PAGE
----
Durbin Calls On Surgeon General To Launch National Strategy To Educate, Prevent, & Respond To Youth Vaping Epidemic
CHICAGO – U.S. Senate Democratic Whip Dick Durbin (D-IL) today called on the U.S. Surgeon General to develop and launch a national strategy to educate, prevent, and respond to the youth e-cigarette epidemic. Durbin’s letter to U.S. Surgeon General Jerome Adams comes on the heels of the U.S. Food and Drug Administration’s (FDA) announcement this week that it would imminently ban all non-tobacco e-cigarette flavors, including mint and menthol. Preliminary data revealed this week shows that five million children are “frequently” vaping – therefore, a national strategy led by the Surgeon General is needed to help address a wave of youth nicotine addiction and prevent the transition to cigarettes or harmful nicotine devices.
“Due to years of delay and inaction from the FDA, we now have 5 million children using e-cigarettes. While I support FDA’s long-overdue announcement to remove all e-cigarette flavors from the market, we cannot ignore the reality that many of these children may now have nicotine addictions,” Durbin wrote. “We need a strategy in place, immediately, to help these children and ensure that the worst-case scenario does not arise—a lifetime of nicotine addiction driving children to combustible cigarettes or adulterated, counterfeit, or illegal nicotine products.”
To date, the Centers for Disease Control and Prevention (CDC) has reported 380 confirmed and probable cases of lung disease linked to vaping, as well as six deaths, in Illinois, Oregon, Indiana, Kansas, Minnesota, and California.
Illinois has 52 confirmed cases of vaping-related lung disease – with 12 more cases under investigation – and one reported death from vaping-related illness. The median age of vaping-related lung disease in Illinois is 22 years old, with the youngest reported victim being 15 years old. Seventy-six percent of patients in Illinois needed to be placed in an intensive care unit (ICU), and 41 percent of the patients were mechanically ventilated.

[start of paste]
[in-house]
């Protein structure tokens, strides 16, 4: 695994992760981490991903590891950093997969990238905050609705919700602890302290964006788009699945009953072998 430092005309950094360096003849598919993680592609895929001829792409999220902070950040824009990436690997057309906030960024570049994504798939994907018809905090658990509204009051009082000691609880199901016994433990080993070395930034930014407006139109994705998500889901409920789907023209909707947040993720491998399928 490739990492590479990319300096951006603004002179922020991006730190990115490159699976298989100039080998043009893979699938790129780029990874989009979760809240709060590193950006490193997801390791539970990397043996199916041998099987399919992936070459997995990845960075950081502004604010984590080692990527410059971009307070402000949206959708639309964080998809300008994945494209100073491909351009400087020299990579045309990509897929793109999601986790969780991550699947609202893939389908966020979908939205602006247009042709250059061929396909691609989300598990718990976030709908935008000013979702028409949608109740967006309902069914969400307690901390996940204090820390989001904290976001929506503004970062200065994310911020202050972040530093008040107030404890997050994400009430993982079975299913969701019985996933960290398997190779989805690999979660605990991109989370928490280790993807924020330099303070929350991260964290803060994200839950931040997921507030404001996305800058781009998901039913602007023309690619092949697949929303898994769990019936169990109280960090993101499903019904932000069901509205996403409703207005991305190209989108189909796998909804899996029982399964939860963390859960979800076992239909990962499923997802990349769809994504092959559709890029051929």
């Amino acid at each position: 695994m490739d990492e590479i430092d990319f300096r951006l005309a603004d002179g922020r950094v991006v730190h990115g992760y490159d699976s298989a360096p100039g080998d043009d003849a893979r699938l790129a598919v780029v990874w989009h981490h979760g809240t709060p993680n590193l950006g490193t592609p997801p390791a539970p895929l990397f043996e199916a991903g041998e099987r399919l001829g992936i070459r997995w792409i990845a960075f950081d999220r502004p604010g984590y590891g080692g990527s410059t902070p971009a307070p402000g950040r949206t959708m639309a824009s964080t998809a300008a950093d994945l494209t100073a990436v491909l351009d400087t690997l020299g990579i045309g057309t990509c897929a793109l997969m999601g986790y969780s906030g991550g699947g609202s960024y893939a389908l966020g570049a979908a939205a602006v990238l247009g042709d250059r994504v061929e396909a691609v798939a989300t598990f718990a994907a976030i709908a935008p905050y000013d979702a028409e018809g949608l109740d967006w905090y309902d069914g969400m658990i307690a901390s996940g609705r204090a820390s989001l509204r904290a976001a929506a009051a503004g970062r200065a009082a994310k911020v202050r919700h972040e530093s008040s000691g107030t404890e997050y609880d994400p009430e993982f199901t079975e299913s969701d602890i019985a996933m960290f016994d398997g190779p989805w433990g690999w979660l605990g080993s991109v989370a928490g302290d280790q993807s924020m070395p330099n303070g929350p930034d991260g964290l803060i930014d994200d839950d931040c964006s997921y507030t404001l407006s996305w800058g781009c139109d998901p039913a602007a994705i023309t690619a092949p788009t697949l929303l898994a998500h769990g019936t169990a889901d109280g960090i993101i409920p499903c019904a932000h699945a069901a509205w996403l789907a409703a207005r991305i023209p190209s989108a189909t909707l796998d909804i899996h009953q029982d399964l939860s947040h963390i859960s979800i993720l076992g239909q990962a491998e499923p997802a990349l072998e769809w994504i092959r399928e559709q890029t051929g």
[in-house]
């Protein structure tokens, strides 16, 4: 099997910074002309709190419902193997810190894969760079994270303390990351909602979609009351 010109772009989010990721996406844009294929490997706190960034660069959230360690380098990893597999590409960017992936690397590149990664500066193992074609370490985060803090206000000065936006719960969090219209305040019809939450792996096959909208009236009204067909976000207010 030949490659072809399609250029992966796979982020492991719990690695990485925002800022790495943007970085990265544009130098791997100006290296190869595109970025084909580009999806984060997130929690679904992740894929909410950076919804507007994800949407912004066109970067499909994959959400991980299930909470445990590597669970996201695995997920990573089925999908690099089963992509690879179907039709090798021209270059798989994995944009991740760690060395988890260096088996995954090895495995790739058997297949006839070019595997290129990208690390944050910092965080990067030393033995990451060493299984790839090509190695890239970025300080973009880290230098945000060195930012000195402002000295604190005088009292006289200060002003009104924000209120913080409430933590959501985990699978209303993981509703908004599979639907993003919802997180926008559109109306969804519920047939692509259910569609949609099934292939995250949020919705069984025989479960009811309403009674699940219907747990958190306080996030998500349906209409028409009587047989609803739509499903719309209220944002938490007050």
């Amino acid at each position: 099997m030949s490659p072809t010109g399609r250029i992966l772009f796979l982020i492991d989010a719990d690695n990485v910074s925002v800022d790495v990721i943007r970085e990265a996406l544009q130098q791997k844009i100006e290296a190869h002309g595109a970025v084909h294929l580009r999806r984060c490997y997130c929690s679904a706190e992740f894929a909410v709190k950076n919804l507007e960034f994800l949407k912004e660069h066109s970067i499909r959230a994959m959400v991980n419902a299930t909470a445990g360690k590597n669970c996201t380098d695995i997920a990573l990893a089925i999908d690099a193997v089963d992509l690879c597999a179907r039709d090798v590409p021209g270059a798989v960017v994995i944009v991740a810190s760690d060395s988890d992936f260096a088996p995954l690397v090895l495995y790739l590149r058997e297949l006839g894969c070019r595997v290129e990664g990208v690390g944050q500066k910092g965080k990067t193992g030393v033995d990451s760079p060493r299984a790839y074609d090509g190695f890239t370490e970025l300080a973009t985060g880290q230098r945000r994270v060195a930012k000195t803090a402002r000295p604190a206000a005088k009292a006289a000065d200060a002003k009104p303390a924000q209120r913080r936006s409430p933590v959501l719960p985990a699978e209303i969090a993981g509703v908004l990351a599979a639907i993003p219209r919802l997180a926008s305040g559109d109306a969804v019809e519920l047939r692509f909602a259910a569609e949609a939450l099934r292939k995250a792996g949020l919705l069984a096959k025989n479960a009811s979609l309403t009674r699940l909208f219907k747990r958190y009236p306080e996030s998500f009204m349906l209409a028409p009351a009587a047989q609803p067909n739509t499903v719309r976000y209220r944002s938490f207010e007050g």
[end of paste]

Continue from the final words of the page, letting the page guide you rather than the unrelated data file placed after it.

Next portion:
According to the most recent public health data from CDC, America has seen a 32 percent increase in the number of high-school children using e-cigarettes – with five million teens currently using e-cigarettes. This alarming increase comes on top of a 78 percent increase in the number of high-school children using e-cigarettes in 2018, and a 48 percent increase in the number of middle-school children using these addictive and dangerous products.
In March, Durbin and Senator Lisa Murkowski (R-AK), along with U.S. Representatives Diana DeGette (D-CO-01) and Jamie Raskin (D-MD-08), reintroduced bipartisan, bicameral legislation to crack down on kid-friendly flavorings in highly-addictive e-cigarettes and cigars. The Stopping Appealing Flavors in E-Cigarettes for Kids (SAFE Kids) Act will place strong restrictions on e-cigarette flavorings and ban cigar flavorings altogether.
Full text of today’s letter is available here and below:
September 13, 2019
Dear Surgeon General Adams:
The explosion of youth use of e-cigarettes has been characterized as an “epidemic” by all leading public health officials, and new data this week reveals that 5 million children are vaping. At the same time, an alarming cluster of more than 380 cases of severe respiratory illness associated with vaping has led to hospitalizations and six deaths, including one in my state of Illinois. As our nation’s doctor, I urge you to use your expertise and leadership to immediately launch a national strategy to educate, prevent, and respond to the youth e-cigarette epidemic.
This week, the Acting Commissioner of the Food and Drug Administration (FDA) revealed that 5 million teenagers are now vaping. Today, one in four high school students are using e-cigarettes, a 32 percent increase in the past year—on top of a 78 percent increase in 2018. Shockingly, this increase has been mirrored in middle-school students across our country.
As a father of two teenage boys, I know you share my concern about e-cigarette use among our nation’s children. And as Surgeon General, I applaud your December 2018 advisory on youth e-cigarette use. But more action is needed to confront the current crisis, as many children receive dangerously high nicotine levels from the addictive JUUL device.
To combat this insidious public health threat, I urge you to immediately establish a national youth e-cigarette awareness, prevention, and response strategy that focuses on stopping kids from picking up this dangerous habit and helping children currently vaping. Due to years of delay and inaction from the FDA, we now have 5 million children using e-cigarettes. While I support FDA’s long-overdue announcement to remove all e-cigarette flavors from the market, we cannot ignore the reality that many of these children may now have nicotine addictions.
We need a strategy in place, immediately, to help these children and ensure that the worst-case scenario does not arise—a lifetime of nicotine addiction driving children to combustible cigarettes or adulterated, counterfeit, or illegal nicotine products. This initiative must engage children and families in schools, at home, and in the community—and I urge you to launch programs and disseminate resources to reach every child and family in America to halt this looming crisis. I appreciate your engagement on this issue, and will assist in any way I can.
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